An archaeologist is like a detective, looking for evidence (clues) about how people used to live long ago.
Sometimes the clues are found by accident. A digger moving earth in a peat bog in Cheshire found a human body buried deep in a bog. The shocked workmen called the police - they thought the man had been murdered.
The man had been knocked on the head, strangled and his neck had been cut. Imagine their surprise when archaeologists worked out that he was an Iron Age Celt who had been killed 2000 years ago!
Only the upper half of the man's body remained. Archaeologists found food still in his stomach after 2,000 years! His last meal was bread. Here was a fantastic clue to the world of the Celts, pickled in the bog.
The bog man was naked when his body was found. Unfortunately, evidence like clothes, shoes and pots are rarely found because they rot in the soil. But things made of stone and metal do not rot and these are the clues which tell us about the Celts - but give us only part of the story.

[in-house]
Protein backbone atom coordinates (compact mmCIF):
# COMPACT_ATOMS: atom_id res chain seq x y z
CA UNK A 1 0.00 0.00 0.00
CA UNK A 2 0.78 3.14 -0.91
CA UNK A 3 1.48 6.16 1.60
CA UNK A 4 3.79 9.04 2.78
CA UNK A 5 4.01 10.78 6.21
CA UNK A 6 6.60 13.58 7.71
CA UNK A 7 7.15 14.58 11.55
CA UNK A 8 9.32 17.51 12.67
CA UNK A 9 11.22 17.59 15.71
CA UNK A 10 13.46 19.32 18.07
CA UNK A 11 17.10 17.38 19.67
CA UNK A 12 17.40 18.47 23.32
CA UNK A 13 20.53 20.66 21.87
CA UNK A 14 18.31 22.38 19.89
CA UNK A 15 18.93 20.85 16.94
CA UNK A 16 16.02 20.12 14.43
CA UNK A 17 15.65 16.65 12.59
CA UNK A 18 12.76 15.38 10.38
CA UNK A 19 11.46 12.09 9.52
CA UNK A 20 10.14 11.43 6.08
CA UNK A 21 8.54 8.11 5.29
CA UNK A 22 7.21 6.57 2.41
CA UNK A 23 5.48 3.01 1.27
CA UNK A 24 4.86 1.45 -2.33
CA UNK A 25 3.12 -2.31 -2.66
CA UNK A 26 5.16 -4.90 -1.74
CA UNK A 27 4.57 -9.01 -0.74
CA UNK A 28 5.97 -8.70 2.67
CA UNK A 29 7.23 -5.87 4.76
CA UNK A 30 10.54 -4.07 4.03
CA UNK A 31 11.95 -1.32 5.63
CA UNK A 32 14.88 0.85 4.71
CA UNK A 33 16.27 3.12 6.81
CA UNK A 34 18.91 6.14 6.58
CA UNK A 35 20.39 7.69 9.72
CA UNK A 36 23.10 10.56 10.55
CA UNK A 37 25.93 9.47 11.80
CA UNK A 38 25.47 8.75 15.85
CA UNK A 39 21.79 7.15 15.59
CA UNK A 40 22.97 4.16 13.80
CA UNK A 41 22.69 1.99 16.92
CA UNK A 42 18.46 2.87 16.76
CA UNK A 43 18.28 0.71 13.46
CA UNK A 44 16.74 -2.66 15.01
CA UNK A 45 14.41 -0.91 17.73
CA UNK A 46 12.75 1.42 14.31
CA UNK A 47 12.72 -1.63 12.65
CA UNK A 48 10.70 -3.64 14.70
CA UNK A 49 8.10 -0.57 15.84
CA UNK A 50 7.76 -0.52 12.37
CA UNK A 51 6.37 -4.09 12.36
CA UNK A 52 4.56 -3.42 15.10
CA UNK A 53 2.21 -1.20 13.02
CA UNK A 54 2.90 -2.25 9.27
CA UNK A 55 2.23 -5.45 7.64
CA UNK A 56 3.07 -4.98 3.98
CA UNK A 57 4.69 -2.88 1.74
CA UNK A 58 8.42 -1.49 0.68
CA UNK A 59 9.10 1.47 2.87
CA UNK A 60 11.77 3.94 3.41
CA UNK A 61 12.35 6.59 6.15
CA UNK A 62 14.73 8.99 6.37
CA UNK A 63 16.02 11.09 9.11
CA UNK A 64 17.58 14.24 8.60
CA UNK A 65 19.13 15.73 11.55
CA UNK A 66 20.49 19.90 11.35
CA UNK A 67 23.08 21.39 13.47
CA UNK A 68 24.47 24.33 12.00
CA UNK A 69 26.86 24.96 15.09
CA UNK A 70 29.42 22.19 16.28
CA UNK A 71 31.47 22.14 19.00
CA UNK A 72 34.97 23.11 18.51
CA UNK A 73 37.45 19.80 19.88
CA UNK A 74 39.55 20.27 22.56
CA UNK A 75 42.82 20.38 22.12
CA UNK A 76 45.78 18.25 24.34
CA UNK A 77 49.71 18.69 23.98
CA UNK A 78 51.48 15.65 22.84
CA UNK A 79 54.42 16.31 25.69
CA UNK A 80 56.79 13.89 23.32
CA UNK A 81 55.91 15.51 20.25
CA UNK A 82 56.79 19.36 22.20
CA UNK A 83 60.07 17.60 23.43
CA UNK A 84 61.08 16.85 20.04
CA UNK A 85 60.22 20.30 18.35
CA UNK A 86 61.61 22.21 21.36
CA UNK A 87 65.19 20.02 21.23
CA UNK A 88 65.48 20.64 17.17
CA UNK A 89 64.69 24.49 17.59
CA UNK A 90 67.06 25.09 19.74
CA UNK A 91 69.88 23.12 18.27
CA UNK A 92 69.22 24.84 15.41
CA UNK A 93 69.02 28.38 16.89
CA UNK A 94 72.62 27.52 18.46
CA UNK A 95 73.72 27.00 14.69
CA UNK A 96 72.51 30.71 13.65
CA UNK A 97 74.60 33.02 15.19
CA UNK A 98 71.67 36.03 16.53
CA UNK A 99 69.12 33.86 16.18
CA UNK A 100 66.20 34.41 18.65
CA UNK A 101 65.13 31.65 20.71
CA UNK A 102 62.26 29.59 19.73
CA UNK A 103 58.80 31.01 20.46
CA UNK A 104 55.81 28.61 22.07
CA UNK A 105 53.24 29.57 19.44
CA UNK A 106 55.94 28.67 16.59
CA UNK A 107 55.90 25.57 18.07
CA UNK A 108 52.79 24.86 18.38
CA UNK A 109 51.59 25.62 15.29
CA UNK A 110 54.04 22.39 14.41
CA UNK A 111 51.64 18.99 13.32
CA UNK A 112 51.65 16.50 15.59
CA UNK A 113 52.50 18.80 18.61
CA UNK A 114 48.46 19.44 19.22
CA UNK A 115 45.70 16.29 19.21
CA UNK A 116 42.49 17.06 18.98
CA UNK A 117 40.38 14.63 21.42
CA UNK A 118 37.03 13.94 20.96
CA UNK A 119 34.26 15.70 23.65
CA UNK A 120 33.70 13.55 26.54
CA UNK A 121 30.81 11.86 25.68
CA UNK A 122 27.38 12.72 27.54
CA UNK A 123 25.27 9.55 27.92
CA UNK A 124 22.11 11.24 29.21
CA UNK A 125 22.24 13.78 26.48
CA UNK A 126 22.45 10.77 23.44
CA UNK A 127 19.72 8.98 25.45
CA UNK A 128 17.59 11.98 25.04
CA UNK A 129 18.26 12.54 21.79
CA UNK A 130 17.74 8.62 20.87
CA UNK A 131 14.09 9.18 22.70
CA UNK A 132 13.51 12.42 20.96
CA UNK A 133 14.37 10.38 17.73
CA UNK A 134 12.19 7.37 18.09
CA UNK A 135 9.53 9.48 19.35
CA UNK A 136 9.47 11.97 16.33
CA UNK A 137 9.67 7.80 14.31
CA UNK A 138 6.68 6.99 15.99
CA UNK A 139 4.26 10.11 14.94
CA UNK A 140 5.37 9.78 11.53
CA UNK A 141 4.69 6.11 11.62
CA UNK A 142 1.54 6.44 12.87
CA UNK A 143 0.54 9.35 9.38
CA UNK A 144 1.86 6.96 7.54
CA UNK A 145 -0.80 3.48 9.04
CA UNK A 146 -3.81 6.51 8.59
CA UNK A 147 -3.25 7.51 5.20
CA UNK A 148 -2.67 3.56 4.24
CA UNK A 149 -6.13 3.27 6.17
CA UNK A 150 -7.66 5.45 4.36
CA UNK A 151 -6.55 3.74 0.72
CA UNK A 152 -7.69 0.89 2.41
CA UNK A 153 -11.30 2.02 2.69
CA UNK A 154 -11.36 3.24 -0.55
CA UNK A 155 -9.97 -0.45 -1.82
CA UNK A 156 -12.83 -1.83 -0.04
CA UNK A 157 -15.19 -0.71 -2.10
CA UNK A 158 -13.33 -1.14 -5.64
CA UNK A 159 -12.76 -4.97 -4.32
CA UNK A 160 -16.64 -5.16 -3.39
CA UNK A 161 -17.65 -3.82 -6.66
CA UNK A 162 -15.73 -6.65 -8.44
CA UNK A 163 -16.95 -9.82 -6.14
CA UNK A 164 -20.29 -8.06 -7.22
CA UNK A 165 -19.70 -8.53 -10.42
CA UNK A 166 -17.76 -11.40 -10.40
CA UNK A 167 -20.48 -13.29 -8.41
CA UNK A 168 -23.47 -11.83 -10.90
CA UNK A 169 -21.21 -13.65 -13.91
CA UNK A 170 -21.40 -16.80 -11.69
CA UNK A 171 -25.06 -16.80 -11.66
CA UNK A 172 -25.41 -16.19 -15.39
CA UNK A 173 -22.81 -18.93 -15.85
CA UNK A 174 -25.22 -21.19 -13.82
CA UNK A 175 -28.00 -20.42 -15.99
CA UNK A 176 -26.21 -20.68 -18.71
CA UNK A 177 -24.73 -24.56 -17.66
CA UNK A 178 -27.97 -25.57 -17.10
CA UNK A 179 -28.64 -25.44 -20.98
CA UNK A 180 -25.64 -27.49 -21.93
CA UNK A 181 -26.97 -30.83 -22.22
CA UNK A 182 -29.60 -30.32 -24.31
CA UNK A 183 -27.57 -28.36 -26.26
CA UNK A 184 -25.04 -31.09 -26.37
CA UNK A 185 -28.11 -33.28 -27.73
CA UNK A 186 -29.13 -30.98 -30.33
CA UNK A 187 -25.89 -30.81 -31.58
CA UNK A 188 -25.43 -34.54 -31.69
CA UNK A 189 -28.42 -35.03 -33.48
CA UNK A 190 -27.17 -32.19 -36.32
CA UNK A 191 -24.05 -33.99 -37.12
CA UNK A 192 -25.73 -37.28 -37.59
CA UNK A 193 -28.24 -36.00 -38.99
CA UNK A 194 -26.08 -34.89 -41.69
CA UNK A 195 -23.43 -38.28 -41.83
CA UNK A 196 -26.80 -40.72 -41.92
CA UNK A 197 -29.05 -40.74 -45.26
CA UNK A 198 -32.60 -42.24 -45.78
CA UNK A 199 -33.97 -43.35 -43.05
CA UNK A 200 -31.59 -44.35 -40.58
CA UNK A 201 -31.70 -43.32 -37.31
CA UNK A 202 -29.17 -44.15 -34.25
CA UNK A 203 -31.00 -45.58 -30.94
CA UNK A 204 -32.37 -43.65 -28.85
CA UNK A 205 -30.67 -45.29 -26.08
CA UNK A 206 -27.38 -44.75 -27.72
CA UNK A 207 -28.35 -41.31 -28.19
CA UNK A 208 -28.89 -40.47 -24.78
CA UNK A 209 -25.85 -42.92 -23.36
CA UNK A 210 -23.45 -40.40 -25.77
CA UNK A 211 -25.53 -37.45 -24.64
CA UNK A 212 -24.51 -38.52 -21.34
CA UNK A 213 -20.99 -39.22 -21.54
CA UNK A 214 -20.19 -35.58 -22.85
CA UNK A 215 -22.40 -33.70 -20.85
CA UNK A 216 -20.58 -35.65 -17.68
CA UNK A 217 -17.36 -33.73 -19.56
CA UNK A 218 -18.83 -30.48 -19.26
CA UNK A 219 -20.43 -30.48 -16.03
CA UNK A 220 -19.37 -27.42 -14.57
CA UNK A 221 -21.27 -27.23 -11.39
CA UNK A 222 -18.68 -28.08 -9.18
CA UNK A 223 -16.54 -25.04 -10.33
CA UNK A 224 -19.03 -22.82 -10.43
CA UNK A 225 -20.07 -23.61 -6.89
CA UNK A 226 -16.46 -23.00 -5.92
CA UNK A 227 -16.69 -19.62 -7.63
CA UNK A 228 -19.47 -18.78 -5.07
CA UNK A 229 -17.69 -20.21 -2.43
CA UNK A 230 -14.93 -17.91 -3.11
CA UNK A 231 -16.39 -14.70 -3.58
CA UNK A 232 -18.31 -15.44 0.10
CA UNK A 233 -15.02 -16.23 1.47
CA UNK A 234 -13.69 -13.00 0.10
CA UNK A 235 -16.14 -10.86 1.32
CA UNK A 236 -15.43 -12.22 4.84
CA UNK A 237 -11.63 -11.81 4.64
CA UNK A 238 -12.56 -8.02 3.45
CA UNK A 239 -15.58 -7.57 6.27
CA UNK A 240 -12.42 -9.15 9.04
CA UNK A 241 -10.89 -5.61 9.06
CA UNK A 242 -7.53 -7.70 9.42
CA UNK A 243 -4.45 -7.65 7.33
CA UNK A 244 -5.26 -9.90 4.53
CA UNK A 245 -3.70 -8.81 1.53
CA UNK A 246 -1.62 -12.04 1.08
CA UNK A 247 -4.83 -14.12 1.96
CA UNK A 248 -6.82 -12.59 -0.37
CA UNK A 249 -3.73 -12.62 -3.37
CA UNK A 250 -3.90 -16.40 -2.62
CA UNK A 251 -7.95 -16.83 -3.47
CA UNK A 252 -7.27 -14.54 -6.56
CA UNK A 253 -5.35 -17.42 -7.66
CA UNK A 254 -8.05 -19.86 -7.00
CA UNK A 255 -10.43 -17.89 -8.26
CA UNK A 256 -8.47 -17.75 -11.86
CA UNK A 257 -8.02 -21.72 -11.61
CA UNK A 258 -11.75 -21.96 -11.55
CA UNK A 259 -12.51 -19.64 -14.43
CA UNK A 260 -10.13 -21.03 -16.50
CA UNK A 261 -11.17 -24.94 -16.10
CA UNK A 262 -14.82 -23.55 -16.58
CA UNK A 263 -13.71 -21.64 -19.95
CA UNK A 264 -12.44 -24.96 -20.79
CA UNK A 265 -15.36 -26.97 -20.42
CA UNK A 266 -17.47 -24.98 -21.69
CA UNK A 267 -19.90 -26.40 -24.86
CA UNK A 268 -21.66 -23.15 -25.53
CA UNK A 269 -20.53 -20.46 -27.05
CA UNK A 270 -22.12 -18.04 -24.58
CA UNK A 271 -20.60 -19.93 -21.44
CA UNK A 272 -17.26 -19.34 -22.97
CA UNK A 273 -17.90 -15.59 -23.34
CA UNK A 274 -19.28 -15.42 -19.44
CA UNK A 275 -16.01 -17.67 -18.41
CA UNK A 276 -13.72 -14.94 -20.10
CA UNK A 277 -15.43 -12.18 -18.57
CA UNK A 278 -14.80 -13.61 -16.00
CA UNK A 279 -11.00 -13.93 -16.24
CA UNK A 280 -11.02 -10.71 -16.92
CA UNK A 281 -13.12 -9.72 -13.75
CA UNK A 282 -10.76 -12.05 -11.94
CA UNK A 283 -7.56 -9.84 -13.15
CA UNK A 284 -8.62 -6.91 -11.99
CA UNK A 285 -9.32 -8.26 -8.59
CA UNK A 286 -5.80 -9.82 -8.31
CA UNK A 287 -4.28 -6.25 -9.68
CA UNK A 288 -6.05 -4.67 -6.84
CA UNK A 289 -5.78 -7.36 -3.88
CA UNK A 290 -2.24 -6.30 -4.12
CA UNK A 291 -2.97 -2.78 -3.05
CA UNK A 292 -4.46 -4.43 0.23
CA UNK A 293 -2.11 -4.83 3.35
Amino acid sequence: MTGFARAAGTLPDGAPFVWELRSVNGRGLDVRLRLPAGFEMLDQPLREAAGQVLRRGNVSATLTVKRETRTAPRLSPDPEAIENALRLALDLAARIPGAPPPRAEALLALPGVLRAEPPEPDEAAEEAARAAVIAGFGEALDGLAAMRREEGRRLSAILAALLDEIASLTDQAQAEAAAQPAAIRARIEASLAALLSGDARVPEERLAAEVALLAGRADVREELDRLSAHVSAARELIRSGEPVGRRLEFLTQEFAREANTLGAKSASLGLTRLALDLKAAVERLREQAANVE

The early Celts didn't leave books behind because they didn't read and write - word of mouth and memory were the Celts' way of recording events.
But luckily, the Greeks and Romans did write about the Iron Age Celts. They tell us that the Celts lived in tribes, they wore gold and loved to fight and drink wine. They also wrote about the power of the Celts' priests, who were called druids.
The druids knew how to keep their gods happy - they sacrificed food, precious objects, and even people to their gods and goddesses. The Snowdon bowl in the picture was probably a gift to a god or goddess, as it was a valuable, important treasure. The design on the handle of the bronze bowl looks like an animal's head. Two biology students found the bowl's remains in 1974 on the north-east side of Snowdon, north Wales.
Archaeologists think the bog body from Cheshire was also a sacrifice to the gods. We can never be absolutely sure what happened in the past though. We can only piece together the clues and, with imagination, work out what happened.